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Munao case could rewrite state's definition of child abuse

WRITER: Derek Simmonsen
DATE: October 13, 2006

ALEX BOERNER

Jodi Walsh, whose ex-boyfriend,Edward Munao, tried to get the couple's 6-year-old son to stab her, has formed an organization called A Child's Cry for Help, dedicated to reforming the state's child abuse laws to make it easier to prosecute emotional abuse.

PORT ST. LUCIE — A local case about a man who told his 6-year-old son to get a knife and stab the boy's mother could end up changing how the state defines child abuse.

Edward Munao, 40, of Stuart, was convicted last year of child abuse and solicitation to commit aggravated battery after making the call to the Port St. Lucie home of his ex-girlfriend, Jodi Walsh. But the trial raised larger questions about whether the emotional harm caused by such an act is a crime and the debate heated up after an appeals court overturned his abuse conviction last month.

Though state law includes "mental injury" as well as physical harm in its definition of child abuse, the Fourth District Court of Appeal found problems with the law's wording.

State Rep. Gayle Harrell on Thursday announced a task force to draft a new bill that will clear up the confusion in the law and make sure the emotional aspect of child abuse is as much a crime as physical harm.

The group will hold its first meeting next week and the public is invited to attend and weigh in on the issue.

"We're going to carefully craft it so we can address these issues," said Harrell, a Republican who represents parts of Martin and St. Lucie counties. "We want to start the conversation."

During his trial, prosecutors said Munao encouraged the boy to hit and insult Walsh, culminating in the November 2003 phone call where he told the boy to use a knife on her. He was convicted of child abuse and solicitation to commit aggravated battery and sentenced to 10 years in prison.

Last month, the Fourth District Court of Appeal threw out his child abuse conviction, which knocked five years off his total sentence.

The appeals court found a problem in the state's definition of child abuse, which currently is an "intentional act that could reasonably be expected to result in physical or mental injury to a child." A previous decision found the law was overbroad because it applied to speech protected by the First Amendment and was vague because it didn't define "mental injury."

Since the trial, Walsh has been outspoken in her efforts to change the state's abuse laws and formed an organization called A Child's Cry For Help to advance the cause. She says the change could be modeled on laws in other states that narrow the definition of emotional abuse by requiring it be diagnosed by a mental health professional.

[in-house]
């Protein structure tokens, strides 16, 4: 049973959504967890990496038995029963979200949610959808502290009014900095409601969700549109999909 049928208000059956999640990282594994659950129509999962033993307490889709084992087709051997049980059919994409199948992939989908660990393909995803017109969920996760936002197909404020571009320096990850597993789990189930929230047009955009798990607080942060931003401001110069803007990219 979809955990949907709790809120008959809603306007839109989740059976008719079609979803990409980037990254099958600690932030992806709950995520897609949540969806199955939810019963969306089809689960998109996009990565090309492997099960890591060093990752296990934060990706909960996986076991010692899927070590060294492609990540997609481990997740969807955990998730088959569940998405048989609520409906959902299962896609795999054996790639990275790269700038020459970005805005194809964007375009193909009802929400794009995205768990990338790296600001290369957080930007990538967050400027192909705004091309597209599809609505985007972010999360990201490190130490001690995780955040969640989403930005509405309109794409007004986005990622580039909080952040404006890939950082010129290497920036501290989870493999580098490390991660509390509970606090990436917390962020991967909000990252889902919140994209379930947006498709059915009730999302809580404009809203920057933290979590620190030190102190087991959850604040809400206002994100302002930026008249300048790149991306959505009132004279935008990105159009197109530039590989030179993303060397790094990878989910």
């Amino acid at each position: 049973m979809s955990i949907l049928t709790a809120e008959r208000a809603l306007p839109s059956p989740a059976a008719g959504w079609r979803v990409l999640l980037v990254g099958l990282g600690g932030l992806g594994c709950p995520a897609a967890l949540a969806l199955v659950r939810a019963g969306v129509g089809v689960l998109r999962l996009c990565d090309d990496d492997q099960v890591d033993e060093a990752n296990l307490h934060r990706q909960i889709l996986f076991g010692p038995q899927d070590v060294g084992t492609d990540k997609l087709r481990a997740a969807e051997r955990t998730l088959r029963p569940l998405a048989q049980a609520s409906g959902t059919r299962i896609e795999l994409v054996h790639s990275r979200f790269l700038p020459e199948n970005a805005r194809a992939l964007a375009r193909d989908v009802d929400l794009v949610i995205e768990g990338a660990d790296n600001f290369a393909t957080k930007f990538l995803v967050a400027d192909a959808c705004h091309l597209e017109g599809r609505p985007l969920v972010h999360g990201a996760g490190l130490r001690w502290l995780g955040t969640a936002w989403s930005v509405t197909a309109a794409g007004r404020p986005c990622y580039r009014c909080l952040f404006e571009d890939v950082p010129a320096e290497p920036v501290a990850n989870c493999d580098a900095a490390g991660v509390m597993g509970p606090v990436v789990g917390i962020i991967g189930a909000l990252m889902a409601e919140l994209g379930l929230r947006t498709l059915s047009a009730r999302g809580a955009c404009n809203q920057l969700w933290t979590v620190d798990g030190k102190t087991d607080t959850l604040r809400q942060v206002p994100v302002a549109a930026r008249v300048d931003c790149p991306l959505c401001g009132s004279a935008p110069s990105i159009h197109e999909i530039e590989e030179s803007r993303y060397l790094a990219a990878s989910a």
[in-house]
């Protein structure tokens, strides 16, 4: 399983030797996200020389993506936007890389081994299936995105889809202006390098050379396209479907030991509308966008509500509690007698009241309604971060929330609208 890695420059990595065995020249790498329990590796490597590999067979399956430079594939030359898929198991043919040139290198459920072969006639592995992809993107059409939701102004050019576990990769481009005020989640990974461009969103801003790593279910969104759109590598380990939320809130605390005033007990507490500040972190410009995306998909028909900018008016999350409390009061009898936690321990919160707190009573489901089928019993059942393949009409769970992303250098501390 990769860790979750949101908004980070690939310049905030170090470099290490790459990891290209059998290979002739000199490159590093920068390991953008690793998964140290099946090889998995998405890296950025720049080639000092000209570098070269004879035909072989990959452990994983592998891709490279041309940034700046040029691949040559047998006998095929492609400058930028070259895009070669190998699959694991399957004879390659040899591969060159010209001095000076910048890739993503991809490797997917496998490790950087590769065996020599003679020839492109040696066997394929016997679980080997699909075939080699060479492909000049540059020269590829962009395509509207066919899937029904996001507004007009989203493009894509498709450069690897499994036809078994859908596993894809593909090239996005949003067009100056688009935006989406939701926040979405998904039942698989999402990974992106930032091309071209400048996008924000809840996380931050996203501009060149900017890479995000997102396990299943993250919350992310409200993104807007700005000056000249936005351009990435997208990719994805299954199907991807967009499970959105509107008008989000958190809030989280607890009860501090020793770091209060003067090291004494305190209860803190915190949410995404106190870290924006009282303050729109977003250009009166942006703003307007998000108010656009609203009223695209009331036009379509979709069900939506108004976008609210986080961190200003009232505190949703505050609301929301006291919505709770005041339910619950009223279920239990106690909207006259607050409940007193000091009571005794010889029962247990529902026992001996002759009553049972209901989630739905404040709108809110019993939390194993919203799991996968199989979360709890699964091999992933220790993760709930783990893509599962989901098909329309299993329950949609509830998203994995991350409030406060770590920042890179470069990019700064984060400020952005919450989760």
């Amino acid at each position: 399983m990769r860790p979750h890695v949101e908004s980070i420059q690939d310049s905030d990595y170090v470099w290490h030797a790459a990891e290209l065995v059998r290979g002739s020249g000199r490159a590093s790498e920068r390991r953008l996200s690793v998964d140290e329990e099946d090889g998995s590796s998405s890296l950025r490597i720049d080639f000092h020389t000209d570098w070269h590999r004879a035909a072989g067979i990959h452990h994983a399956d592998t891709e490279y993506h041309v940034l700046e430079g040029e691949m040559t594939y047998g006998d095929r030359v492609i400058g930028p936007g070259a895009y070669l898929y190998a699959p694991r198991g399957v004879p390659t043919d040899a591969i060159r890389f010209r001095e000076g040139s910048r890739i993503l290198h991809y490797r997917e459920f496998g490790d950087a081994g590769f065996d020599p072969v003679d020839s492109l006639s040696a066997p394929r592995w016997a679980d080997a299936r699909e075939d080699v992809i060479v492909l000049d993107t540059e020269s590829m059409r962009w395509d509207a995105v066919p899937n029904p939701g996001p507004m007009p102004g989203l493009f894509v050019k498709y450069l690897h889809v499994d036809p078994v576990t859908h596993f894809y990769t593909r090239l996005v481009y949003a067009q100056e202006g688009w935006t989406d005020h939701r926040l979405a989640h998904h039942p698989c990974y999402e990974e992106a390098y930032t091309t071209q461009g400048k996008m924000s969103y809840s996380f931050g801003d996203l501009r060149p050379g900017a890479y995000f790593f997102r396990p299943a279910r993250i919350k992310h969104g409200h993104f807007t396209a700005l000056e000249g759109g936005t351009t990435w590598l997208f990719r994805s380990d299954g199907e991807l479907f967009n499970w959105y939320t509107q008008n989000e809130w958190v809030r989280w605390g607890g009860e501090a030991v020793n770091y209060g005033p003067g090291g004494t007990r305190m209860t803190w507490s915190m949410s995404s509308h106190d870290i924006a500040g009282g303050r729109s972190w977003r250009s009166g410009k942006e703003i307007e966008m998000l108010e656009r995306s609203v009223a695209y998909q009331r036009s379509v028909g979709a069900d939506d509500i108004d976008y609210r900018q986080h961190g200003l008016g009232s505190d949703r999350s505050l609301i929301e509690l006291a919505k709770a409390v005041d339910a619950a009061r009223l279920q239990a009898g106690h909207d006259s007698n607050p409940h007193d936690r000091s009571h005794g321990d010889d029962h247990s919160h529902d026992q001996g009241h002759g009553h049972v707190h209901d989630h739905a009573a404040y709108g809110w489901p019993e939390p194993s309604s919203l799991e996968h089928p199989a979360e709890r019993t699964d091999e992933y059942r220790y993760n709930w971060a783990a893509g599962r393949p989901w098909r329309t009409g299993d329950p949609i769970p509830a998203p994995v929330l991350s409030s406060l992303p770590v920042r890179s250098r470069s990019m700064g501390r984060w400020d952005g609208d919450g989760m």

State Attorney Bruce Colton, whose office prosecuted Munao, described the trial as an "unusual case" and said he couldn't recall another case based on words alone. Since the Munao decision came down, the First District Court of Appeal has come to the opposite conclusion in another case involving child abuse and the issue may ultimately be heard by the Florida Supreme Court, Colton said.

Miami attorney Roy Black, who represented Munao in his appeal, could not be reached Thursday.

However, in a previous interview about the case, he said, "Once you start penalizing speech it becomes somewhat dangerous because you never know what you can say to or in the presence of a child."

Harrell said she is aware of those concerns and wants to make sure the law won't be "misused" to prosecute parents who are merely disciplining a misbehaving child.

The bill must be ready by January 1 to be considered for the next legislative session and Harrell said she hopes to have a preliminary draft ready after the November election.

• Edward Munao, 40, of Stuart, was found guilty by a jury in April 2005 of child abuse and solicitation to commit aggravated battery after telling his 6-year-old son to get a knife and stab the boy's mother during a phone call to her Port St. Lucie home. He was initially sentenced to 10 years in prison on the charges, but the Fourth District Court of Appeal threw out his child abuse conviction last month, saying words alone do not amount to abuse.

IF YOU GO

Anyone interested in offering suggestions on a proposed change in the state's child abuse law can attend a task force meeting from 4 to 5 p.m. Monday Oct. 16 at Port St. Lucie City Hall, 121 S.W. Port St. Lucie Blvd. Call (772) 873-6500 for more information or to confirm attendance.

 

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